If you are thinking you would like to add a parrot to your family, and you have read all the literature on why NOT to get a parrot, plus you know exactly what kind of parrot you want, there’s still one decision to make. Do you get a young fledgling or an older bird?
Don’t you just love the huge dark eyes and wobbly movements? Many people think unfledged baby birds are ugly, but I think they are adorable. But a chick is a blank slate. It could grow up to be a plucker or a screamer. Even a picky eater. What about an older bird whose behavior and personality are known? It might require some work to go from this:
And let me say that I really want a copy of the Parrot Wizard’s book. He knows his stuff. That transformation is amazing. So here are some Pros and Cons on Chicks vs. Older Parrots.
C: A young bird can be trained exactly how you want, from words to tricks.
OP: You won’t be to blame for the bad words your older parrot knows.
C: If you are young, and you keep the bird healthy, you will be together for a lifetime.
OP: If you qualify for the Senior Discount at Hometown Buffet, you can expect he won’t outlive you vy very many years.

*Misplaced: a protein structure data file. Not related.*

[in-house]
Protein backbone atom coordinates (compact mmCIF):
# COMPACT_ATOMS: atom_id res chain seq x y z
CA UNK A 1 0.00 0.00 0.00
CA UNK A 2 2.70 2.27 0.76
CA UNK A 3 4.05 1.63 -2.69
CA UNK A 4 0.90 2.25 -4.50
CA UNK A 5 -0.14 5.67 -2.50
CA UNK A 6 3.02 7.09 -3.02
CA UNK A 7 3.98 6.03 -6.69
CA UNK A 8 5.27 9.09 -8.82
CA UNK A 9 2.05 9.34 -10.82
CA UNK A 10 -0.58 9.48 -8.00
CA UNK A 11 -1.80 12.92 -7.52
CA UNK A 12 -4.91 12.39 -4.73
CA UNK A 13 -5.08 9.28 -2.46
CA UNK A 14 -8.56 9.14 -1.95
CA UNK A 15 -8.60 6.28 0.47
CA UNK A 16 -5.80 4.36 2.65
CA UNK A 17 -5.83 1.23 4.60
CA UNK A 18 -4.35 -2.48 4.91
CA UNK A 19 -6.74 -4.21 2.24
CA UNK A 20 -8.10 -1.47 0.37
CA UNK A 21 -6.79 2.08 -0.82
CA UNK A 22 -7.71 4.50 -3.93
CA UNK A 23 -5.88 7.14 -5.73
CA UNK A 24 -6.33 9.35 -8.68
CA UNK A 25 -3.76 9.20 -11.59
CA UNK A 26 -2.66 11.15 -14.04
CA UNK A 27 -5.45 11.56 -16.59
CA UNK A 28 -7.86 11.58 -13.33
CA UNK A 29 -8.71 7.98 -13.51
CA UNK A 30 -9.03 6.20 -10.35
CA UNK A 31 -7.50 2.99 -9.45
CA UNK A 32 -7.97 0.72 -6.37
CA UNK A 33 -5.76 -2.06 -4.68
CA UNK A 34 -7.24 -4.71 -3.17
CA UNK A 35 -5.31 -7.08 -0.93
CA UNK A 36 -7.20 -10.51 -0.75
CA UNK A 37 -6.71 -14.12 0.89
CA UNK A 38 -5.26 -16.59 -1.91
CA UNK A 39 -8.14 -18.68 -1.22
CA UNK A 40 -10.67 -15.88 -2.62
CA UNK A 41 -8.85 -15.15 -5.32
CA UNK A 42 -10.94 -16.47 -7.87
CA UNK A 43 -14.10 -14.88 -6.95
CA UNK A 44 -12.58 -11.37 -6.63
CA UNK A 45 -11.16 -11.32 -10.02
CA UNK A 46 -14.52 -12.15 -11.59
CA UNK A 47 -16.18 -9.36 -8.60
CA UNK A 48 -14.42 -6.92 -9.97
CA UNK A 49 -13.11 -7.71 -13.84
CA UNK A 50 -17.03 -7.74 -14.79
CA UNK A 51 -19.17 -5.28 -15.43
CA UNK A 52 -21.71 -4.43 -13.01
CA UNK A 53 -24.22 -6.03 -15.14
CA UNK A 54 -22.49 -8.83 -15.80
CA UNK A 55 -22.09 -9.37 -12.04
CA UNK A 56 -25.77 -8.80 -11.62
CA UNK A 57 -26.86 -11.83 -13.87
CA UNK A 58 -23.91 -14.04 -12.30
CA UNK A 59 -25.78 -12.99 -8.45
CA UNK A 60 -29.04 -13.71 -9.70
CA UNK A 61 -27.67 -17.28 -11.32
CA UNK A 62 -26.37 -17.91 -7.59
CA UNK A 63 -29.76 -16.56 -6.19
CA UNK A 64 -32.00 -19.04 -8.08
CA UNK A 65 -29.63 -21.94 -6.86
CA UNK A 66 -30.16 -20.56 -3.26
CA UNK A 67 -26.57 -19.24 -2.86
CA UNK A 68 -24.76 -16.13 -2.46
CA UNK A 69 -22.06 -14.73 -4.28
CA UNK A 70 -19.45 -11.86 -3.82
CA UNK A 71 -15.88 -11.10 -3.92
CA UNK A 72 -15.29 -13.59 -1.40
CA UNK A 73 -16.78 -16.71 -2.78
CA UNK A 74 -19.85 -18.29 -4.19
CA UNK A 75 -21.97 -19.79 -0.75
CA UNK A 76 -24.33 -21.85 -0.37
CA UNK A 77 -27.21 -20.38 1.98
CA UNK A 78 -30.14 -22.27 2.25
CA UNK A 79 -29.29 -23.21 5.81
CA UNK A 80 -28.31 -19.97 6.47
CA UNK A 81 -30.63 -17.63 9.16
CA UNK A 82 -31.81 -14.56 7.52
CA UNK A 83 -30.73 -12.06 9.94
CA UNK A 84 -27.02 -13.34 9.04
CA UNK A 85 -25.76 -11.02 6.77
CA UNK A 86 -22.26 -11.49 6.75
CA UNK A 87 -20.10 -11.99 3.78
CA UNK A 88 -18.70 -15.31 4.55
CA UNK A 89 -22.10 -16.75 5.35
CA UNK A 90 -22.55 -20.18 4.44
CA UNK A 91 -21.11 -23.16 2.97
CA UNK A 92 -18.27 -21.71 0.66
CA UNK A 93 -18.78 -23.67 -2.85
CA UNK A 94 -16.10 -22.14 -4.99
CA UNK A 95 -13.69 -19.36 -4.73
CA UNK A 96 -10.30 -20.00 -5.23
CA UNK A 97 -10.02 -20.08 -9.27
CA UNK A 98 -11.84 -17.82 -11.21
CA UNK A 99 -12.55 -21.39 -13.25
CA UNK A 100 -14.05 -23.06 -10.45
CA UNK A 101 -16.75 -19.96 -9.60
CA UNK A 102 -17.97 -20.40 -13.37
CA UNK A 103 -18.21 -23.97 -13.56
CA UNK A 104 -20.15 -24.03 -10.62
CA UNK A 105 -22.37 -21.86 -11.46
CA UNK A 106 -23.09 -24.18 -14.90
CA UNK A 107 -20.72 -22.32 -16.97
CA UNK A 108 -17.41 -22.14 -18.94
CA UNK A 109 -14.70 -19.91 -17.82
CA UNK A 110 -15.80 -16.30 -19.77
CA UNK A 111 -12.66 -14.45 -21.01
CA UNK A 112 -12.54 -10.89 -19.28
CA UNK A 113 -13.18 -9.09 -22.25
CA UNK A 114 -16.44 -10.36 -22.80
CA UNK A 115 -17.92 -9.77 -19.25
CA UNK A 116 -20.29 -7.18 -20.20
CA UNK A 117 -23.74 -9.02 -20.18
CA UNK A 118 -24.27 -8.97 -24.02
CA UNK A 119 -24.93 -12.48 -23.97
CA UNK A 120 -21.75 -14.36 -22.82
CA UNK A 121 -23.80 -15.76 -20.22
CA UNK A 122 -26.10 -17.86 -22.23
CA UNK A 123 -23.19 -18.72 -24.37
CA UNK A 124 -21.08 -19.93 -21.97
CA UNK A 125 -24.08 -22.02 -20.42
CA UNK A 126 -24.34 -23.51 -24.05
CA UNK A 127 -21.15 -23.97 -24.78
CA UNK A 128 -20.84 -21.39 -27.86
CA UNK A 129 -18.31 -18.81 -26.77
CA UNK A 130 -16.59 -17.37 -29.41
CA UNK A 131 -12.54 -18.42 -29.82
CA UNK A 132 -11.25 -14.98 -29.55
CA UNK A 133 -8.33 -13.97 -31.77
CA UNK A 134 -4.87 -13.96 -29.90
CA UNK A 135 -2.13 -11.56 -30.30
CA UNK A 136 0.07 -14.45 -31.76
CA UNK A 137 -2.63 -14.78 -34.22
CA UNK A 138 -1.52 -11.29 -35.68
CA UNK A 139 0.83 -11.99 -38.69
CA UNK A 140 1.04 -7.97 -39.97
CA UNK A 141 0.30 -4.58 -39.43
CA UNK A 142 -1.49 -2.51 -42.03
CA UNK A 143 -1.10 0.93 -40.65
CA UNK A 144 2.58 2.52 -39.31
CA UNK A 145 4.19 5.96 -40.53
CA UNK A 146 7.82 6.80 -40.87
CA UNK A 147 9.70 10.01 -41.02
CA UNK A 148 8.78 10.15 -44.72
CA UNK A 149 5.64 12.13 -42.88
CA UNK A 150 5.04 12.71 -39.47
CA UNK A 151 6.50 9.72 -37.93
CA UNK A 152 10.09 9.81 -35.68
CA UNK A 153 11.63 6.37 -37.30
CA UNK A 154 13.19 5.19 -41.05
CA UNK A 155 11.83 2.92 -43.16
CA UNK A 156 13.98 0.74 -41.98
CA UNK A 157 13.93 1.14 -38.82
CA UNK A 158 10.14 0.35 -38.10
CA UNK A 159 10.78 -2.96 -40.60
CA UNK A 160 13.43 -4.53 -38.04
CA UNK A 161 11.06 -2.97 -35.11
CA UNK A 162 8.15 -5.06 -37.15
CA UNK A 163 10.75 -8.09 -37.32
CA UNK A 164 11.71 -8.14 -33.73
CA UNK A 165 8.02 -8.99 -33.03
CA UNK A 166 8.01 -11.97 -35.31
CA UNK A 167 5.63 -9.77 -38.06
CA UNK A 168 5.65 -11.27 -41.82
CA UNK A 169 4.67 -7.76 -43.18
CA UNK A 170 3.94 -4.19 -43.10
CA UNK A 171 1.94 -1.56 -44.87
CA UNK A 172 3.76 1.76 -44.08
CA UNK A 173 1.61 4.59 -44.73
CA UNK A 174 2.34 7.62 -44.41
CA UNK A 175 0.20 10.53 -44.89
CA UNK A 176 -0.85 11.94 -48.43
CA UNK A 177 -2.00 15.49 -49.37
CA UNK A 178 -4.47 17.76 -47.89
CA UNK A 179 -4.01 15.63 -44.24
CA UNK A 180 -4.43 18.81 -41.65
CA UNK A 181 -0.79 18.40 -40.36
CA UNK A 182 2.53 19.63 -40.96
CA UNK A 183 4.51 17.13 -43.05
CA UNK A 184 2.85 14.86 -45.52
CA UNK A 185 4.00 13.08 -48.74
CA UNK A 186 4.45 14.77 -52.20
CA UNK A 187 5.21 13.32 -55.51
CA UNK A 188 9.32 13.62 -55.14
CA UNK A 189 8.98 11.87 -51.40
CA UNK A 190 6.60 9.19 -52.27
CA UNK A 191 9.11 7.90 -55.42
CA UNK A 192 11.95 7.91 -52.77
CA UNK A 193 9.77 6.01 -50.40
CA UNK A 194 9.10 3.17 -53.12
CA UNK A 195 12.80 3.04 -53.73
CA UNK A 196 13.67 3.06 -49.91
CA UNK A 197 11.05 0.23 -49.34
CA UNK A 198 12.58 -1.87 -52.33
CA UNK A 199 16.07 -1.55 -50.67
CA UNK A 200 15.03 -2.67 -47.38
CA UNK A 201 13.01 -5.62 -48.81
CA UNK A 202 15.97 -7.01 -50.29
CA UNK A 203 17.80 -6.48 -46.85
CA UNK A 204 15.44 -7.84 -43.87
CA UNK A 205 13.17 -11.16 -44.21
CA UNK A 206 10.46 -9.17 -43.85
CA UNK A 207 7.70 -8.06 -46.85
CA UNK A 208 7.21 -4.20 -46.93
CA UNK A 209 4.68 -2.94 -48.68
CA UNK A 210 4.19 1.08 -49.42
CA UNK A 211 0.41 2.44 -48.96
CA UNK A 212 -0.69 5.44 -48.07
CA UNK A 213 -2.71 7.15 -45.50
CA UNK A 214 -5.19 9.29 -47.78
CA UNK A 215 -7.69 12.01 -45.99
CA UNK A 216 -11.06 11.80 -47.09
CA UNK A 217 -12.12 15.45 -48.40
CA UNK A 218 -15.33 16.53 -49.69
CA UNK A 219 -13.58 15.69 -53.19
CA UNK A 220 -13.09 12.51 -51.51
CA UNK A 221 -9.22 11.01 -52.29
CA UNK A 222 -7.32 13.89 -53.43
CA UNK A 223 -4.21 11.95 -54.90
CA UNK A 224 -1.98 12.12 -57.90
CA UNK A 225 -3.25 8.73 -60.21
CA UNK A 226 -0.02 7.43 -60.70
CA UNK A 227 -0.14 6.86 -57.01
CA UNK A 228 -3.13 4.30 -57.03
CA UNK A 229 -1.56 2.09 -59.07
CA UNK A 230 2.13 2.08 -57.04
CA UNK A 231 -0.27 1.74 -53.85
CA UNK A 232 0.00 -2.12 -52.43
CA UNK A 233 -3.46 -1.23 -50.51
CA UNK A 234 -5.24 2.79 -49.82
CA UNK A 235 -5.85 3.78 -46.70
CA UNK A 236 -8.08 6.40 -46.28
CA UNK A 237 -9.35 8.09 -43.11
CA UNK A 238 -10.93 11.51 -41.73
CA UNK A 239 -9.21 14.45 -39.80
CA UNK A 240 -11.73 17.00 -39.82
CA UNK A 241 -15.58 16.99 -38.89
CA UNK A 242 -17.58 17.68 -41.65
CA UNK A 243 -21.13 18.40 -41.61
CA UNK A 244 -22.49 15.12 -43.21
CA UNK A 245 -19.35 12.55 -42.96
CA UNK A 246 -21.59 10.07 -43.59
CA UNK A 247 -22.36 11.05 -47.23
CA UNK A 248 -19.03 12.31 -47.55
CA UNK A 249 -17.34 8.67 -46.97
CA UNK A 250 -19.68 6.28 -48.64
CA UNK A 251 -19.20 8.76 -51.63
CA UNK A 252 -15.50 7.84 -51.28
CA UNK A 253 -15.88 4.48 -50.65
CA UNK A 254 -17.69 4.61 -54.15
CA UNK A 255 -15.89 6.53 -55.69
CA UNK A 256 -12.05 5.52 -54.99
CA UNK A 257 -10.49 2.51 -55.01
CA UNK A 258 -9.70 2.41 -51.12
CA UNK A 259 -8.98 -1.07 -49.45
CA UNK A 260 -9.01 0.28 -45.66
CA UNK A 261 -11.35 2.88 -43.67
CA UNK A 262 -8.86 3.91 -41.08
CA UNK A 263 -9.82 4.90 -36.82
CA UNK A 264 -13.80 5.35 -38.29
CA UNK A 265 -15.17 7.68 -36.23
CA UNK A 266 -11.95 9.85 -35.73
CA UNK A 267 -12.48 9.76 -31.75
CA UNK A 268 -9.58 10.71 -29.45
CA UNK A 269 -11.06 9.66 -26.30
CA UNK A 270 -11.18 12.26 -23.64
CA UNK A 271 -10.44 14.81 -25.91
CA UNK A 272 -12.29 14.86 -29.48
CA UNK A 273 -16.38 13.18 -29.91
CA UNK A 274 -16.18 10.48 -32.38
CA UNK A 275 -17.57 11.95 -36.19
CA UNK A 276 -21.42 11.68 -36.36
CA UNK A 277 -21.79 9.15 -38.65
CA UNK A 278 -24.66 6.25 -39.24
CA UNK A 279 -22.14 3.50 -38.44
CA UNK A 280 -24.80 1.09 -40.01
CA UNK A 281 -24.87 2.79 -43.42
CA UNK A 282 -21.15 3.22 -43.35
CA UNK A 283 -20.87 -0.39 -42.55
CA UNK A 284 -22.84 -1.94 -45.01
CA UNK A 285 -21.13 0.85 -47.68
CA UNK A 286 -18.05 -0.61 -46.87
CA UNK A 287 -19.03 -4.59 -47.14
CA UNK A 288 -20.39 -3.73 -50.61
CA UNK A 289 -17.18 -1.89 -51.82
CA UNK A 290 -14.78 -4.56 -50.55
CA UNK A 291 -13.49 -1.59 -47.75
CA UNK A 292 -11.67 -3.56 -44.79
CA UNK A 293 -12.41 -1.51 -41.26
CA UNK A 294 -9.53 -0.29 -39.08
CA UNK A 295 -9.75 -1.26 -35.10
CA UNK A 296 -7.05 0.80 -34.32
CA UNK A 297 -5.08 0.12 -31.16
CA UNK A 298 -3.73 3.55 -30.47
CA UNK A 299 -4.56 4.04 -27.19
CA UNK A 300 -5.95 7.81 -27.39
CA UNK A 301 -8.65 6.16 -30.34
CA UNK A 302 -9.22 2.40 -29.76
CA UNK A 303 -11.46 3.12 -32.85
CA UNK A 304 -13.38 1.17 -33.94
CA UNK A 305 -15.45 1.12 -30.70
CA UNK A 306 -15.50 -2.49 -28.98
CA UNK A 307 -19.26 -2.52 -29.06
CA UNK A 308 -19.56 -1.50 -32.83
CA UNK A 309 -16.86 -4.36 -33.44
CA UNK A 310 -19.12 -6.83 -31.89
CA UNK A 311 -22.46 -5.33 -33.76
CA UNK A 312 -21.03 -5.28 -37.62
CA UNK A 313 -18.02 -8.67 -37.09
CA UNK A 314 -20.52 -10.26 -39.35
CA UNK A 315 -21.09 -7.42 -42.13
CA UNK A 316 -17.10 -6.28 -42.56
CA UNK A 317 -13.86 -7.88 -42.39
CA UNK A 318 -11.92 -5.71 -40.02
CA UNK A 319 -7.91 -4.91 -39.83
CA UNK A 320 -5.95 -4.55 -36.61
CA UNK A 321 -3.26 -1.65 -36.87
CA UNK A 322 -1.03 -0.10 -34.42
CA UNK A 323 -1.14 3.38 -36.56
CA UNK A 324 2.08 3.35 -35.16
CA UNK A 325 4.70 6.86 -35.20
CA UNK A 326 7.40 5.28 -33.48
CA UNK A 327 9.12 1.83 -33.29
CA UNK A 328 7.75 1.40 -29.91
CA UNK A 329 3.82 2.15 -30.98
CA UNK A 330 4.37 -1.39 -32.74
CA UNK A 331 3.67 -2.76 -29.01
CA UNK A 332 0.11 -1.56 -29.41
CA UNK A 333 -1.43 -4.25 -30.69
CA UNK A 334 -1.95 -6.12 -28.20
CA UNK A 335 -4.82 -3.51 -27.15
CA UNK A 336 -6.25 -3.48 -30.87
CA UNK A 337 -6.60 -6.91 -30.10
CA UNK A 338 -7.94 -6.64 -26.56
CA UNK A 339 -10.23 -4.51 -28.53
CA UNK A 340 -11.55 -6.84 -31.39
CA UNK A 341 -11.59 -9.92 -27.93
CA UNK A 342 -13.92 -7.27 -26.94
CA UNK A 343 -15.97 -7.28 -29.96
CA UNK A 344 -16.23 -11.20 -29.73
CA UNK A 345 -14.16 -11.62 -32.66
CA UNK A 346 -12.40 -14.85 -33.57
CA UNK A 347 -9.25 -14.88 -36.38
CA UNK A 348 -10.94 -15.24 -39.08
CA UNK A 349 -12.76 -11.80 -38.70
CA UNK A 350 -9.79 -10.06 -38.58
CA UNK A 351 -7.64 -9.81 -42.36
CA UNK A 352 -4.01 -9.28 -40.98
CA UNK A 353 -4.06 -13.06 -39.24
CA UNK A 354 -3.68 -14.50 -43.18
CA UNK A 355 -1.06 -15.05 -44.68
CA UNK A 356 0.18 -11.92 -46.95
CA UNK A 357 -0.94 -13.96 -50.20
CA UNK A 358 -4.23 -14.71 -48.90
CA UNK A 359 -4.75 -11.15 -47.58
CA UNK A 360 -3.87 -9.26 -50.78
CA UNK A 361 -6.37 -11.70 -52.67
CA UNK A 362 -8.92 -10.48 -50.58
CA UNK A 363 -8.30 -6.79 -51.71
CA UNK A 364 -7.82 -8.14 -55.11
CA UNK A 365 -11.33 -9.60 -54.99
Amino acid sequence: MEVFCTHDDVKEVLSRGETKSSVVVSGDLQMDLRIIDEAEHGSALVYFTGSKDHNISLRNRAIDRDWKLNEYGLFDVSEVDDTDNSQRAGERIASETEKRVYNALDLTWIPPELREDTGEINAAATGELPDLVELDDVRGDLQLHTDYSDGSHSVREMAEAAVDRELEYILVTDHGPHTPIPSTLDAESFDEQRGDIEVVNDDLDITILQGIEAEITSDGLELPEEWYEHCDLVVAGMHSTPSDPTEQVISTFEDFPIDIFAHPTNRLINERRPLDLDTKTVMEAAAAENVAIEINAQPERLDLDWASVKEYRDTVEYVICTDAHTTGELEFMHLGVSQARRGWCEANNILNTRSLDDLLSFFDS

C: You can expose your young parrot to lots of foods, a variety of healthy choices.
OP: You can have the satisfaction of teaching your older parrot to enjoy new things and have a healthier life.
C: If, for any reason, you had to rehome the bird, he’ll be easy to place because you taught him to be quiet and do tricks and say good words and eat good food.
OP: If you had to rehome your older bird, it would be just another in a long string of moves, new people to teach his ways, and disappointment for him.
Let’s talk a bit about parrot rescues. There are too few, they are underfunded, and there’s not much chance the bird will get the one on one attention they crave. Not all are that way. Here’s a great video on the inside workings of a rescue:
And here’s a normal home focused on parrots and other rescued birds:
While young parrots are wonderful, and I am not at all in favor of stopping breeders (cause I are one!) I do agree that there has to be more oversight to prevent situations like this:
Where does it stop being a hobby or a new member of the family, and start being abusive? If you can say yes, I cleaned my pets’ cage in the last month. Yes, I gave my pet fresh water today. Yes, I gave my pet fresh seed and food today. You are still okay. If not, ask a friend to see if you should be downsizing or getting help to clean, feed, and water your birds.
And it’s interesting how many people start with cockatiels. I did myself. Could cockatiels be the Gateway Bird? I’ll be back on Sunday.